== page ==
However, another major concern is that the price of coffee sold through the NCE is consistently undervalued. Many contend that a better price could be achieved through direct trade models. Some producers say that even when they do grow higher-quality coffee, the prices at the NCE don’t truly reflect this.

In response to this criticism, the government introduced something called the “Second Window” in 2006. This decision was welcomed by both roasters and producers, who wanted an option that was closer to direct trade.

Under Second Window legislation, producers and buyers can do business directly (albeit through a private export company). This allows them to bypass the NCE’s auction platform. 

Grace Mganga is the former chair of a co-operative in Kenya. She says: “[In this model], the farmers have all the bargaining power and can establish personal relationships with the buyers.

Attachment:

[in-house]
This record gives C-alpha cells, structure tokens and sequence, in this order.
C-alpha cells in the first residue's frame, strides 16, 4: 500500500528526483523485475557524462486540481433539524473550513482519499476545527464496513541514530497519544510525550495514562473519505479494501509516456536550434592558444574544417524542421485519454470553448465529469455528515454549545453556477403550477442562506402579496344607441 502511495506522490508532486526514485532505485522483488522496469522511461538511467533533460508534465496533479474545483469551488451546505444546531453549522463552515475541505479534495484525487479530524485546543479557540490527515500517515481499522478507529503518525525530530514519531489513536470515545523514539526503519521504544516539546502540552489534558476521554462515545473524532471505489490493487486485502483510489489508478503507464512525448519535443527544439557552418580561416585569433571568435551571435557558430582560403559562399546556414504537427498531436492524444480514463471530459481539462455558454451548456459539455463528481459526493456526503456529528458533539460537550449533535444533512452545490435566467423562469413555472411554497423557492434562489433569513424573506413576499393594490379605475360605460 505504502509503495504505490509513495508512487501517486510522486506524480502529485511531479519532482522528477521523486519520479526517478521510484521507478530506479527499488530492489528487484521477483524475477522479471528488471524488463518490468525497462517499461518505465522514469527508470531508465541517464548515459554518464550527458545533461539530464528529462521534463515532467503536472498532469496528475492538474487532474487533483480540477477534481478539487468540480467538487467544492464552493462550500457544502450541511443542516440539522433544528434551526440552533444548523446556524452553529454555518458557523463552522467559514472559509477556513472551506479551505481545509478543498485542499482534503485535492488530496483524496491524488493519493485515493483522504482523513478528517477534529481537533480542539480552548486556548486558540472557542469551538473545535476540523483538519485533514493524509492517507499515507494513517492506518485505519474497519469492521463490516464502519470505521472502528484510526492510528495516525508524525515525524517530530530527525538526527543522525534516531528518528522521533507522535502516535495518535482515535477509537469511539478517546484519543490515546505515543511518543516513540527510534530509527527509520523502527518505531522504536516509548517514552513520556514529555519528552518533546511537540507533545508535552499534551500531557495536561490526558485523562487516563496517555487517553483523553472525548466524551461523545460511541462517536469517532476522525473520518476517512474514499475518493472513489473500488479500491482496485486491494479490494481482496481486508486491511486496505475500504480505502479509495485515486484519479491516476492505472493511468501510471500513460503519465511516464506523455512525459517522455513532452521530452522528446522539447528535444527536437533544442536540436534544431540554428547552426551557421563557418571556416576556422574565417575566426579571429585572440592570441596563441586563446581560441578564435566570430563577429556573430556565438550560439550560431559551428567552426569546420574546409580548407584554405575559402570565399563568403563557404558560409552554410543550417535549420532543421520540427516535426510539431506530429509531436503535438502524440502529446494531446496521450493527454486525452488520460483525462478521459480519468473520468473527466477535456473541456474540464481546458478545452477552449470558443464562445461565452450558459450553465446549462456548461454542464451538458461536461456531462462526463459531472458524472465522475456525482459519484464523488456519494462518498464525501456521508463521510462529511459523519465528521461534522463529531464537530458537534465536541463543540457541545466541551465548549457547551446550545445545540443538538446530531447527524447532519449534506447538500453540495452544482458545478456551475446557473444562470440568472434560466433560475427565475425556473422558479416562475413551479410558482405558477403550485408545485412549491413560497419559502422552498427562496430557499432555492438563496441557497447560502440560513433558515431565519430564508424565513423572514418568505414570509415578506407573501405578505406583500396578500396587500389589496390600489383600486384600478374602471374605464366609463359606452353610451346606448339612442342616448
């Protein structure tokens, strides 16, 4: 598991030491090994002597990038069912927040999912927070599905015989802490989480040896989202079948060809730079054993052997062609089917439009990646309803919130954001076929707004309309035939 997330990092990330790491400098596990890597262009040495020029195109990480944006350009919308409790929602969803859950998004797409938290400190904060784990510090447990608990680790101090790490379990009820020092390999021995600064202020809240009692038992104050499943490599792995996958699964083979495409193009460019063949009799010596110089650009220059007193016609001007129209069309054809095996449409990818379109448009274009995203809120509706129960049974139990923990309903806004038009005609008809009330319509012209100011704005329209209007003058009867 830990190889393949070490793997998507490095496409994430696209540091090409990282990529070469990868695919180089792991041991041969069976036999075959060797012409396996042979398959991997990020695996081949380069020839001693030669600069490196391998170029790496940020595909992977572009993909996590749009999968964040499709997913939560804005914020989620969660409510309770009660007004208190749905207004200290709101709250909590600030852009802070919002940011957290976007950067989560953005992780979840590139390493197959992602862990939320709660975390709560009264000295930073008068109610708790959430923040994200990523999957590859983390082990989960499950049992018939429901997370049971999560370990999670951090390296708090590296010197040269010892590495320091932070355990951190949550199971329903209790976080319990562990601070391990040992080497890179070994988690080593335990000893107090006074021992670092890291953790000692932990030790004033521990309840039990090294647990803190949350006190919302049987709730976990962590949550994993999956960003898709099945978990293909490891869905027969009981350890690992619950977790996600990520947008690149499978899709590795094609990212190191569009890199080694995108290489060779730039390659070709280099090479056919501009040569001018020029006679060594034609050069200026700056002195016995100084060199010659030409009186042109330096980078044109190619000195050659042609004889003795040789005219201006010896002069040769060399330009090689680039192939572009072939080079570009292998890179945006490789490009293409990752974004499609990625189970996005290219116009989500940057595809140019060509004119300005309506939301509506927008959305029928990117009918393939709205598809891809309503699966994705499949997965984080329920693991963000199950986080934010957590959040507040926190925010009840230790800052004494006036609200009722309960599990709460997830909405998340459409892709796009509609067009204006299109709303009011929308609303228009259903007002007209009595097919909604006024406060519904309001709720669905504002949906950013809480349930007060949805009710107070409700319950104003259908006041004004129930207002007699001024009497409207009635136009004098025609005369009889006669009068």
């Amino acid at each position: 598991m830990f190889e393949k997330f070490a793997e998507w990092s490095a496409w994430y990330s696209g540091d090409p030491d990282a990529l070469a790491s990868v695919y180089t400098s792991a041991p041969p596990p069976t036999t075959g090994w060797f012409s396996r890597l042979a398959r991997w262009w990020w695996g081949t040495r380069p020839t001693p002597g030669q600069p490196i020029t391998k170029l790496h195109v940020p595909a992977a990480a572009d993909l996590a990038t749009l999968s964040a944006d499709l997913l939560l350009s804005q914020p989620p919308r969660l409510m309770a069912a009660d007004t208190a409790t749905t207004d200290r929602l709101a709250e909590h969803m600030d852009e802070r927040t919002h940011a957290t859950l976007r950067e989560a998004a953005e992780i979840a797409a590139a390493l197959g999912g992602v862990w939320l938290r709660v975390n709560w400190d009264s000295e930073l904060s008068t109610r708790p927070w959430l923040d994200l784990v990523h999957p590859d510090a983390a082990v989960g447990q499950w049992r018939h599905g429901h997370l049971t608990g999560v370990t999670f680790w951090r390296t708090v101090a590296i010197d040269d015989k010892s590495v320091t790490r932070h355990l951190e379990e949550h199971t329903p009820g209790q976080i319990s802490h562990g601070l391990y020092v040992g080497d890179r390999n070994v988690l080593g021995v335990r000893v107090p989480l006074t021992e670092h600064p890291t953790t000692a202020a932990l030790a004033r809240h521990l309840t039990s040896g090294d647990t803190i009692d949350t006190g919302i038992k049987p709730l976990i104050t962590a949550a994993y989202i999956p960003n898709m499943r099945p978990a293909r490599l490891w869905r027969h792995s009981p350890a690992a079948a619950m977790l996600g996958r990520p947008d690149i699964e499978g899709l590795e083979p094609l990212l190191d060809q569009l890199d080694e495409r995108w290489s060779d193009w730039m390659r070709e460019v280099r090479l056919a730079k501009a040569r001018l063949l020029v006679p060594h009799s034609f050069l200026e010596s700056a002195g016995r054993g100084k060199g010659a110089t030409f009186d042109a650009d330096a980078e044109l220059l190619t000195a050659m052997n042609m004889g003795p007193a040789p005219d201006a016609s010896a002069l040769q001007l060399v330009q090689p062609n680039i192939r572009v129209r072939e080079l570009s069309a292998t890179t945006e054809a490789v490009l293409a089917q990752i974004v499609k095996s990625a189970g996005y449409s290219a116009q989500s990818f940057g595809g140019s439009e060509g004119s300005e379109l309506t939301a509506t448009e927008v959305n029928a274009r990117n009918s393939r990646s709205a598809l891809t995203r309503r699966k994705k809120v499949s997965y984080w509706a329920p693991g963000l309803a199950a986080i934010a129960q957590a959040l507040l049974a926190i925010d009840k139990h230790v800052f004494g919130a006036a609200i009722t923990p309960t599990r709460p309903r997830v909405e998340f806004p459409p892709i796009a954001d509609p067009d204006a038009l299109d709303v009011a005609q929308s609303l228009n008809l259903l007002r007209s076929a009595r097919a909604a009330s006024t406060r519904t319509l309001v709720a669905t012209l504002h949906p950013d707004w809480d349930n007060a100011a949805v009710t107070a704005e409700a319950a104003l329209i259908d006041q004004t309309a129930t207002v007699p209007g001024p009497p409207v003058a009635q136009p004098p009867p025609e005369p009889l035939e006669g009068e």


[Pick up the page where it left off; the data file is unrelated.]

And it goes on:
“Therefore, prices are higher, and there is a higher level of trust. [Many producers] had reached a point where they were almost abandoning their farms. Whenever our coffee went to the auction, we had no idea what to expect.”

Grace also says that the lack of transparency with the NCE is a real issue for farmers. “There is no transparency as far as pricing coffee is concerned. We just wait for whatever prices come, and hope that they are fair.”

Despite this, it is estimated that between 85% and 95% of Kenyan coffee is traded through the NCE today. While the Second Window’s promise of direct trade may yield higher prices, it can be difficult for producers to trade in this way.

This is why direct trade accounts for just a fraction of Kenyan coffee sales, despite the fact that Second Window legislation came into effect some 15 years ago.

Japheth Wambugu is a coffee expert in Nyeri County. He says that the biggest challenge by far is logistics.